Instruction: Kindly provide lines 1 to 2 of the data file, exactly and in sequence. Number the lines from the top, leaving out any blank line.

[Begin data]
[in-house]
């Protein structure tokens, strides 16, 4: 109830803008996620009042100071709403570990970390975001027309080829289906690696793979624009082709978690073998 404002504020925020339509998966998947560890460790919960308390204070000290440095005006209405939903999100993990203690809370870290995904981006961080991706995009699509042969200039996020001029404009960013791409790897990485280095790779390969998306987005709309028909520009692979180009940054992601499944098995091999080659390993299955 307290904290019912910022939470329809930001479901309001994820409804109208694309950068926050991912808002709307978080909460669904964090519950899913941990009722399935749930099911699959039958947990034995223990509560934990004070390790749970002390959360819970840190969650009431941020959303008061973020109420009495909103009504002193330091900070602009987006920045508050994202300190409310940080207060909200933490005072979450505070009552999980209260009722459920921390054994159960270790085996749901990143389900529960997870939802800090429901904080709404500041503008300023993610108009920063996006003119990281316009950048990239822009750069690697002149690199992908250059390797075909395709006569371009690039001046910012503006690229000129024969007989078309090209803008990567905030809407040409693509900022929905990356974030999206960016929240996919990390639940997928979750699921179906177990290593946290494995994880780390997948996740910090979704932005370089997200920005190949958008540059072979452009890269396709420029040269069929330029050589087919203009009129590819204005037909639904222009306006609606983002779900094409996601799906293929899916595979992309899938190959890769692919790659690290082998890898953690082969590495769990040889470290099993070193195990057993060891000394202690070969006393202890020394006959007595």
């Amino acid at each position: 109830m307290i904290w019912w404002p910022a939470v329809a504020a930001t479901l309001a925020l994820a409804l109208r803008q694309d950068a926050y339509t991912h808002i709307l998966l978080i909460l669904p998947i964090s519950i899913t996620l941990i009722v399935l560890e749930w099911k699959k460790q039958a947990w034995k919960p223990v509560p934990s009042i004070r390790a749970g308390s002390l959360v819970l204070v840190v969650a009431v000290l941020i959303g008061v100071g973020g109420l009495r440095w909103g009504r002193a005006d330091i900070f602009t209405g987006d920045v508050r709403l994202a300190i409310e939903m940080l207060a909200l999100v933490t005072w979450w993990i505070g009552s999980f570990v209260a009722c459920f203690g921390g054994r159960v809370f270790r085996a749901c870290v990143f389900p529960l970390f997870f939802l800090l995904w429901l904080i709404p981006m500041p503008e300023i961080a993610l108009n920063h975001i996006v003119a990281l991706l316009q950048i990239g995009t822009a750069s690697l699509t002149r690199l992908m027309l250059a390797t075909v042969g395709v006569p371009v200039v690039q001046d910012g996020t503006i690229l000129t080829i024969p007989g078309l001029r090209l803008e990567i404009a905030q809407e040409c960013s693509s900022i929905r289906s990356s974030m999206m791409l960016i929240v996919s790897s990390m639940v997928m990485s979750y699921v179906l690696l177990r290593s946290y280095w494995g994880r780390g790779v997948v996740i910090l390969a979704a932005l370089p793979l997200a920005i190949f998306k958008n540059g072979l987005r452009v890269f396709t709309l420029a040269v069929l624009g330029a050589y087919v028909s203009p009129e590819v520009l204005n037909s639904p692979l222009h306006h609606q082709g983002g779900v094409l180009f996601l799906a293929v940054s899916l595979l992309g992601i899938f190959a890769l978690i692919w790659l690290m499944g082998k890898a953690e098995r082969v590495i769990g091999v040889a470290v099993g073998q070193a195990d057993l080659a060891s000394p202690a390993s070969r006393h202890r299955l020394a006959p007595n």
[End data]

[in-house]
């Protein structure tokens, strides 16, 4: 109830803008996620009042100071709403570990970390975001027309080829289906690696793979624009082709978690073998 404002504020925020339509998966998947560890460790919960308390204070000290440095005006209405939903999100993990203690809370870290995904981006961080991706995009699509042969200039996020001029404009960013791409790897990485280095790779390969998306987005709309028909520009692979180009940054992601499944098995091999080659390993299955 307290904290019912910022939470329809930001479901309001994820409804109208694309950068926050991912808002709307978080909460669904964090519950899913941990009722399935749930099911699959039958947990034995223990509560934990004070390790749970002390959360819970840190969650009431941020959303008061973020109420009495909103009504002193330091900070602009987006920045508050994202300190409310940080207060909200933490005072979450505070009552999980209260009722459920921390054994159960270790085996749901990143389900529960997870939802800090429901904080709404500041503008300023993610108009920063996006003119990281316009950048990239822009750069690697002149690199992908250059390797075909395709006569371009690039001046910012503006690229000129024969007989078309090209803008990567905030809407040409693509900022929905990356974030999206960016929240996919990390639940997928979750699921179906177990290593946290494995994880780390997948996740910090979704932005370089997200920005190949958008540059072979452009890269396709420029040269069929330029050589087919203009009129590819204005037909639904222009306006609606983002779900094409996601799906293929899916595979992309899938190959890769692919790659690290082998890898953690082969590495769990040889470290099993070193195990057993060891000394202690070969006393202890020394006959007595």